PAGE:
“To have greater self-awareness or understanding means to have a better grasp of reality.” Dalai Lama
Being present in the moment means that we make observations of situations without infusing them with emotions and thought.
From a neutral place we pose the questions: What is it? What is happening?
Becoming the observer requires that we do it in a neutral witness manner. It is not enough to just think about our self. When the ego part of the mind thinks about our self it often does it with a mode of comparison. The ego part of the mind will compare us to someone else, or an idealized version of our self we hold in our belief system. Or judge us for not being good enough. All these thoughts are judgements with an agenda. The result of which is that we feel worse.
When you become the observer you will notice that your thoughts arise all by themselves. You will notice that your mind thinks all by itself and you can sit there and listen to it and watch the images it projects.
You notice our thoughts and feelings but you do not engage in them. One of the byproducts of this process is that you realize that you can sit and listen without responding to the initial impulses, or the reactions to those impulses and thoughts. When you are doing this you realize yourself as something separate from these impulses and the mind that is doing the thinking, talking, and reacting. You are calm and conscious of your self while around you the mind is busy with chatter and impulses to do something. You become aware that your mind is separate from you. With this awareness you also become aware that you are separate from your mind.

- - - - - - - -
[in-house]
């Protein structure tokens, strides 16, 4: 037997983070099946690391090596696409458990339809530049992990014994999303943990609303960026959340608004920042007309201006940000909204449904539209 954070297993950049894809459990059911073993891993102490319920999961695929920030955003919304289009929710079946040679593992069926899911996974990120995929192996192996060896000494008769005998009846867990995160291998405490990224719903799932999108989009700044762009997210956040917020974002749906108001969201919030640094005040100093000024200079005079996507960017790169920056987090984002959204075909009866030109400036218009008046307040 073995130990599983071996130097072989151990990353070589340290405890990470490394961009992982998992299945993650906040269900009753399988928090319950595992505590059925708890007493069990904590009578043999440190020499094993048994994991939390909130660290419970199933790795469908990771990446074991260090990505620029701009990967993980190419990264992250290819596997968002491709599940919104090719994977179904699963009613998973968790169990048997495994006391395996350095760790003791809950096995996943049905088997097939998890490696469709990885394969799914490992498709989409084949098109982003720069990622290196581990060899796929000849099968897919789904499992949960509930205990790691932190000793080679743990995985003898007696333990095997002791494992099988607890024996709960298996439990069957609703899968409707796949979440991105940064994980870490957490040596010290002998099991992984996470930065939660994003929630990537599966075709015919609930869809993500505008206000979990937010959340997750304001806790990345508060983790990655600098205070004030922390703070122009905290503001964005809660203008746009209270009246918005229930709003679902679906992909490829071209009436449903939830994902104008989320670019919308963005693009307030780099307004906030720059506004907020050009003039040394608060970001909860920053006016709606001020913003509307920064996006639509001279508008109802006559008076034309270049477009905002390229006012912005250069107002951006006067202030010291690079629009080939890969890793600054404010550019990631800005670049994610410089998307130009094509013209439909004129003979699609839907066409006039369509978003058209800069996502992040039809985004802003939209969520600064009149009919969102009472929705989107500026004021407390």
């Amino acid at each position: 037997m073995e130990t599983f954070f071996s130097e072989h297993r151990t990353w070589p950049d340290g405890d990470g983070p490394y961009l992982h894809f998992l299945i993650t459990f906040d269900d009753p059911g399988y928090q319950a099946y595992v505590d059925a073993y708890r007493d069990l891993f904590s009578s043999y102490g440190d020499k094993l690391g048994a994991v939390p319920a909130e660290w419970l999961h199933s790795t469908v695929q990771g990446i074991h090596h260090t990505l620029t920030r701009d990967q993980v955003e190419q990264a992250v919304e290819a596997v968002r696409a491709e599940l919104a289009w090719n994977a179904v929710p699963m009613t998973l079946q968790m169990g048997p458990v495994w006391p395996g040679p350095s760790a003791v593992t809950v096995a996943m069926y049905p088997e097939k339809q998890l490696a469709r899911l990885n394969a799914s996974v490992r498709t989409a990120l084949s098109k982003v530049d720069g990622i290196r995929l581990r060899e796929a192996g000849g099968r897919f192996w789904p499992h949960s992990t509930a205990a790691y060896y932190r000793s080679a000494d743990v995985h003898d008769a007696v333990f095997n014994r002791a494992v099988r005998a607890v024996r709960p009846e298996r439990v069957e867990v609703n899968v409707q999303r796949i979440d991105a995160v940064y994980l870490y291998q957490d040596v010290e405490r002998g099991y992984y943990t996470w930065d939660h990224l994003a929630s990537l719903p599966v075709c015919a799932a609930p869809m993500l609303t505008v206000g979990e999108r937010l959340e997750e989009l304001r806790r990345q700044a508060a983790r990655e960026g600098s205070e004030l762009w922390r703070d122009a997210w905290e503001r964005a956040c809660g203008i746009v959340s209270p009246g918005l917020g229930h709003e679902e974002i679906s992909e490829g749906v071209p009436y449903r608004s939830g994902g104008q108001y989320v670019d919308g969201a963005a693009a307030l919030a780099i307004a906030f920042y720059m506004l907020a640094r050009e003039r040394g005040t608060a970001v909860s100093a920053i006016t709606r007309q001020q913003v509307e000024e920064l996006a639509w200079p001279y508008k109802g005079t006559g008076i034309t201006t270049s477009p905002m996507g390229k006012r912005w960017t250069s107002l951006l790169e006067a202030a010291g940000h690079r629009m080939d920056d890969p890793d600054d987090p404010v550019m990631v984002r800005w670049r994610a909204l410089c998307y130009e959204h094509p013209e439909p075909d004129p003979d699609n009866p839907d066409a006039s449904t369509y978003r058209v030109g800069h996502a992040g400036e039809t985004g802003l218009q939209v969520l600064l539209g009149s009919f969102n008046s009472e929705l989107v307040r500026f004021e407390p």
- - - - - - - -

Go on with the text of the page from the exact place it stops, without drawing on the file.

3) Silent observation
As a practical exercise, begin sitting still, close your eyes and start noticing all the sensations you feel with each inhale and exhale of your breath.
Then begin to observe all the things that come to pull your attention away from observing the sensation of breathing.
As a next step open your eyes and start looking around. Keep focusing on your breath while doing his. As you are moving your focus from one item to another, name them silently like “a chair”, “a picture”, “colours”, “carpet”. Hold your focus as long as you can.
These will give you a good start for developing the skills of a conscious observer.
Repeat the above as often as you wish. You can experiment with this ’conscious observer game’ while shopping or waiting in line.
4) The beauty I see in you
Lao Tzu remarked that “at the centre of your being, you have the answer; you know who you are and you know what you want.” Indeed, the source of your greatness runs deep inside of you. And to uncover it, you must first let your guard down and take a good, honest look at who you are.
You may not like all of what you shall discover… but you will be enchanted to see some diamonds shining in the dark.
Start with sitting or standing facing yourself in the mirror. Make eye contact with yourself and maintain it throughout this exercise. Let your breath support you. Then start telling yourself all the beauty you encounter in yourself by saying:
‘The beauty I see in you is …’ say it out loud whatever it is revealed to you in that moment.
5) Evening or morning pages
As you are playing the above games and making interesting observations take the time to make notes of your discoveries. It can be revealing to read these notes with time!